NEW YORK — Does a battle over Boardwalk and Park Place always turn family game night into family feud? A new study finds you’re not alone. One in five people have actually banned a board game for causing problems on “Game Night.”
Out of those who’ve brought down the banhammer, it’s Monopoly that stands out as the most debated — and most forbidden — board game of all time. In a recent survey of 2,000 U.S. residents, 20 percent say that their game nights with friends or family members are often or always disrupted by competitive or unfriendly behavior. Typical antics include someone quitting because they’re losing (46%), someone accusing another player of cheating (44%), and two or more players getting into an argument (44%).
Thankfully, according to data compiled by OnePoll on behalf of Z-Man Games, only 11 percent of respondents said they’ve witnessed a physical fight break out. Still, these occurrences have consequences; not only have 22 percent banned certain games, but another 22 percent have had to ban a particular player from their game nights. Thirteen percent even confessed that they themselves are the problem player “every time” or “most of the time.”
Age may have an impact, as boomers over 57 years-old are far more likely to say they’re “never” the problem (71%). Conversely, just 57 percent of Gen Xers between 41 and 56, 38 percent of Millennials between 25 and 40, and 24 percent of Gen Zers between 18 and 24 can say the same.
Younger gamers prefer to work in groups on Game Night
On the other hand, younger gamers say they were more likely to ban a player in the past — 32 percent of Gen Z and 24 percent of millennials compared to 11 percent of Gen X and five percent of Boomers. This may be in part because Gen Z respondents are also more likely to prefer games where they work with a team against other teams (38%). For comparison, 48 percent of Boomers prefer to compete on their own against other players.
“Competition brings out the best in some people but the worst in others,” says Justin Kemppainen, Director of Brand Management at Z-Man Games, in a statement. “This can manifest in small ways, like low-level grumping and sulking while playing, but it can blow up into shouting and strife, which can ruin a gaming experience. Looking beyond just competitive games could be better for your gaming group to avoid conflict.”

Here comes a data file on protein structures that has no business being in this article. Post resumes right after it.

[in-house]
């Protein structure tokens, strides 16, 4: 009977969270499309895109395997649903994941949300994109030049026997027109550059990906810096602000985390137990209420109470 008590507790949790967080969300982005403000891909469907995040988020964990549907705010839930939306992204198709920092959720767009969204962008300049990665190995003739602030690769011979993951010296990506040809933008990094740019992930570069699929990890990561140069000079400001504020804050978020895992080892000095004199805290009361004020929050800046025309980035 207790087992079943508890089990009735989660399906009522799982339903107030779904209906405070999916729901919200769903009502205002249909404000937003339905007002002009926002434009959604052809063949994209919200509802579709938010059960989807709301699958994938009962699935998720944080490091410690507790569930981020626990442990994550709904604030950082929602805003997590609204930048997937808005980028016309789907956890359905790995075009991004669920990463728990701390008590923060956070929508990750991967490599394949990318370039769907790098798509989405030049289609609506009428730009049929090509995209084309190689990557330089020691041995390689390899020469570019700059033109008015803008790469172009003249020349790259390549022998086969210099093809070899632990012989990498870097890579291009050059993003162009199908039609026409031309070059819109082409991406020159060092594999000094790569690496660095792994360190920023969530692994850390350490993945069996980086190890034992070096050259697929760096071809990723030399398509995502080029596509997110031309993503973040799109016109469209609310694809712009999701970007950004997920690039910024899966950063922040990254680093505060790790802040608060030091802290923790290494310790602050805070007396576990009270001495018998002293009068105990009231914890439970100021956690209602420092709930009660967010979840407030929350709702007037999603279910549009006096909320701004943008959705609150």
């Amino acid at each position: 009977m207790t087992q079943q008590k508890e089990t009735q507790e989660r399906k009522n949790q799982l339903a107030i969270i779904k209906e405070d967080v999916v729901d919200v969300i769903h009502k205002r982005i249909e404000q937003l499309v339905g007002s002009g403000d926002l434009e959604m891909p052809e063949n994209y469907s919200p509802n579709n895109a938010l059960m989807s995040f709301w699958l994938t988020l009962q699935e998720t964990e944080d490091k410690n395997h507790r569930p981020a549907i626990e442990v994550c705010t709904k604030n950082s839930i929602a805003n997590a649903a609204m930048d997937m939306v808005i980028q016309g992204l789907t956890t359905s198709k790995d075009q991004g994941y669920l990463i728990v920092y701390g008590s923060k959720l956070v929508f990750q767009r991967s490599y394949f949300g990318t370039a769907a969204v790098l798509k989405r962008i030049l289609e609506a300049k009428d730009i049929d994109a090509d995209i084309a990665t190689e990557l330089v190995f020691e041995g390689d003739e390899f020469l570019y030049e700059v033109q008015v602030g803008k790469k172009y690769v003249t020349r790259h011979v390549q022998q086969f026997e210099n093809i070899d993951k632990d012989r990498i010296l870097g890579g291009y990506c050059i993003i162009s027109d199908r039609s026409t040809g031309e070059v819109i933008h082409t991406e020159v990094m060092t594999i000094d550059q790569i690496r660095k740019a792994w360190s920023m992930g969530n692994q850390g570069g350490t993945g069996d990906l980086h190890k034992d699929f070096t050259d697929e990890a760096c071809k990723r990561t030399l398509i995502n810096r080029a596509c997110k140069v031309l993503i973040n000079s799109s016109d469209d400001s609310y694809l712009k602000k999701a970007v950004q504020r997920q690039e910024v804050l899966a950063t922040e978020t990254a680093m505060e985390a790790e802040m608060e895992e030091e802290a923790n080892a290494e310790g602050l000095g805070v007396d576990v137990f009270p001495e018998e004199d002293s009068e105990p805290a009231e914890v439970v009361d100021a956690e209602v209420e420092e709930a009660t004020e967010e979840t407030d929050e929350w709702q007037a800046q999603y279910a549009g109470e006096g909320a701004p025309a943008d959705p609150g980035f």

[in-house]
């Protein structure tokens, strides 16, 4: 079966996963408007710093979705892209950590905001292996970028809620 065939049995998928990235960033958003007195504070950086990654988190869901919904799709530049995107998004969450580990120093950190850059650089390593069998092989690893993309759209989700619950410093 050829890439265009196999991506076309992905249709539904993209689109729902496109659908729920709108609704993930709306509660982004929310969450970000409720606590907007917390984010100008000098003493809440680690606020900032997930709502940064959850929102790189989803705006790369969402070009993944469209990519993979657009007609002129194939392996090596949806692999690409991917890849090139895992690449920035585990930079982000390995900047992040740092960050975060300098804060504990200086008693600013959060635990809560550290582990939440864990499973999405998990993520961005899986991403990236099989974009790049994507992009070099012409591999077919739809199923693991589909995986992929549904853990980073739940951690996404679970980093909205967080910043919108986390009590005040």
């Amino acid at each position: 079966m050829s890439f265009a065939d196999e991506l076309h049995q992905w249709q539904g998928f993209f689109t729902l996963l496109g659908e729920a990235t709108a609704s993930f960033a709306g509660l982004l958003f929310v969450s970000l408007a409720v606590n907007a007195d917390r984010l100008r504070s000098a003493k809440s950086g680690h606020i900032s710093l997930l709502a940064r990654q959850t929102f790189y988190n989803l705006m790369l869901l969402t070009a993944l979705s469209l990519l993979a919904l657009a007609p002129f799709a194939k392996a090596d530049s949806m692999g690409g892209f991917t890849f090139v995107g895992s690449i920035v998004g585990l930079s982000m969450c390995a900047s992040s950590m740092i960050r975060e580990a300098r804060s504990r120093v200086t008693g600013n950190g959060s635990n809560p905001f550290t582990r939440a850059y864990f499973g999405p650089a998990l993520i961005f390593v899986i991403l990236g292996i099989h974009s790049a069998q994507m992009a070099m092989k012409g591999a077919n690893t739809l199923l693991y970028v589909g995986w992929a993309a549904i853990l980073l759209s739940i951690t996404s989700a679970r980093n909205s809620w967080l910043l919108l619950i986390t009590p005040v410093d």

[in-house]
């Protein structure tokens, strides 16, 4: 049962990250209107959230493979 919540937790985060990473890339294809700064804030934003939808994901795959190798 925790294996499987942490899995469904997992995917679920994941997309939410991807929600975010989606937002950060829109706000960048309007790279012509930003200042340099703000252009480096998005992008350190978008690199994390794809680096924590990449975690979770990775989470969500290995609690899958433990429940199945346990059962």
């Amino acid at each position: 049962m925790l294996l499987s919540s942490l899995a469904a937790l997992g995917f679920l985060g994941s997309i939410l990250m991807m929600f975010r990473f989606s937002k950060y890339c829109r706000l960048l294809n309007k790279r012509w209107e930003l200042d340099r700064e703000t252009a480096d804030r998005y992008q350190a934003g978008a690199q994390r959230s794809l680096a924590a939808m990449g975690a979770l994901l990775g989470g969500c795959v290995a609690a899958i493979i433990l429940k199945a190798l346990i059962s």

Pandemic gaming goes remote
Despite the rise of social distancing, many game enthusiasts are finding creative ways to get together remotely, leading to only a 13-percent decrease in game nights last year in comparison to the previous average.
While many respondents agreed that in-person games are much more “intense” (52%) and “competitive” (42%) than remote ones, four in ten describe remote games as more “relaxed.” In fact, half the poll said that remote games are either just as or more fun than in-person ones.
Although winning is an important reason for playing games for 41 percent of respondents, only 29 percent are actively concerned with “beating everyone else.”
“Being on the same team and battling against a common foe in a cooperative game can create a sense of shared triumph during a victory or shared mourning in defeat,” Kemppainen adds. “Better yet, any negative emotions get directed toward inanimate cardboard instead of people!”
Moreover, for three-fourths of respondents, winning isn’t nearly as important as the number one reason for playing games with others: having fun.